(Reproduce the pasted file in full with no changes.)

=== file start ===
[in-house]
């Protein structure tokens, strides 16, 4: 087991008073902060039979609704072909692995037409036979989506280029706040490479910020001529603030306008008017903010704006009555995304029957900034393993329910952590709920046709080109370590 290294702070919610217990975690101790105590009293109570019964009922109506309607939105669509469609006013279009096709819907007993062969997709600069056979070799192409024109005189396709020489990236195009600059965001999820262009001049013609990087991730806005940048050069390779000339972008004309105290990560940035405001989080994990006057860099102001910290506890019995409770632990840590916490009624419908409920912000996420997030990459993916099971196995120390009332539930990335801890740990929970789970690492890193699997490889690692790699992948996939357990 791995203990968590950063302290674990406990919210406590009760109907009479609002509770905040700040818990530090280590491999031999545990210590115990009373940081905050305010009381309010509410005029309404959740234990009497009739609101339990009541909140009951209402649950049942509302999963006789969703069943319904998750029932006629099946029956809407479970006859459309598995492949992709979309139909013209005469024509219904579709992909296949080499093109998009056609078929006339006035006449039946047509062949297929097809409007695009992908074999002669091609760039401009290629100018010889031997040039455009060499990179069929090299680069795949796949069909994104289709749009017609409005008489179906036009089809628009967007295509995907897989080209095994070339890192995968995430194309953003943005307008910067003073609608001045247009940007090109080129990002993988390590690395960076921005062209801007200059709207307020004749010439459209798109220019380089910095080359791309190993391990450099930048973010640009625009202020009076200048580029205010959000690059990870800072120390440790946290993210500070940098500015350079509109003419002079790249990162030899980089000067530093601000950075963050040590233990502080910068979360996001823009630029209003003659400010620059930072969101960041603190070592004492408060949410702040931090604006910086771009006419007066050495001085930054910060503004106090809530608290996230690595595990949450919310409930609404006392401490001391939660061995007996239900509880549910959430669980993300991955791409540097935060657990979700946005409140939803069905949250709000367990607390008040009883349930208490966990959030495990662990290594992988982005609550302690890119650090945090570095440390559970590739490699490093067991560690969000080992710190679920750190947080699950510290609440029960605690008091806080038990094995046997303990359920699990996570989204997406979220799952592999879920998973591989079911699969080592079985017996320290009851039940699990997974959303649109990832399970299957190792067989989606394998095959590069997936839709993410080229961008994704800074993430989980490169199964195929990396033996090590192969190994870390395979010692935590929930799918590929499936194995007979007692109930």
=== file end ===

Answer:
[in-house]
């Protein structure tokens, strides 16, 4: 087991008073902060039979609704072909692995037409036979989506280029706040490479910020001529603030306008008017903010704006009555995304029957900034393993329910952590709920046709080109370590 290294702070919610217990975690101790105590009293109570019964009922109506309607939105669509469609006013279009096709819907007993062969997709600069056979070799192409024109005189396709020489990236195009600059965001999820262009001049013609990087991730806005940048050069390779000339972008004309105290990560940035405001989080994990006057860099102001910290506890019995409770632990840590916490009624419908409920912000996420997030990459993916099971196995120390009332539930990335801890740990929970789970690492890193699997490889690692790699992948996939357990 791995203990968590950063302290674990406990919210406590009760109907009479609002509770905040700040818990530090280590491999031999545990210590115990009373940081905050305010009381309010509410005029309404959740234990009497009739609101339990009541909140009951209402649950049942509302999963006789969703069943319904998750029932006629099946029956809407479970006859459309598995492949992709979309139909013209005469024509219904579709992909296949080499093109998009056609078929006339006035006449039946047509062949297929097809409007695009992908074999002669091609760039401009290629100018010889031997040039455009060499990179069929090299680069795949796949069909994104289709749009017609409005008489179906036009089809628009967007295509995907897989080209095994070339890192995968995430194309953003943005307008910067003073609608001045247009940007090109080129990002993988390590690395960076921005062209801007200059709207307020004749010439459209798109220019380089910095080359791309190993391990450099930048973010640009625009202020009076200048580029205010959000690059990870800072120390440790946290993210500070940098500015350079509109003419002079790249990162030899980089000067530093601000950075963050040590233990502080910068979360996001823009630029209003003659400010620059930072969101960041603190070592004492408060949410702040931090604006910086771009006419007066050495001085930054910060503004106090809530608290996230690595595990949450919310409930609404006392401490001391939660061995007996239900509880549910959430669980993300991955791409540097935060657990979700946005409140939803069905949250709000367990607390008040009883349930208490966990959030495990662990290594992988982005609550302690890119650090945090570095440390559970590739490699490093067991560690969000080992710190679920750190947080699950510290609440029960605690008091806080038990094995046997303990359920699990996570989204997406979220799952592999879920998973591989079911699969080592079985017996320290009851039940699990997974959303649109990832399970299957190792067989989606394998095959590069997936839709993410080229961008994704800074993430989980490169199964195929990396033996090590192969190994870390395979010692935590929930799918590929499936194995007979007692109930």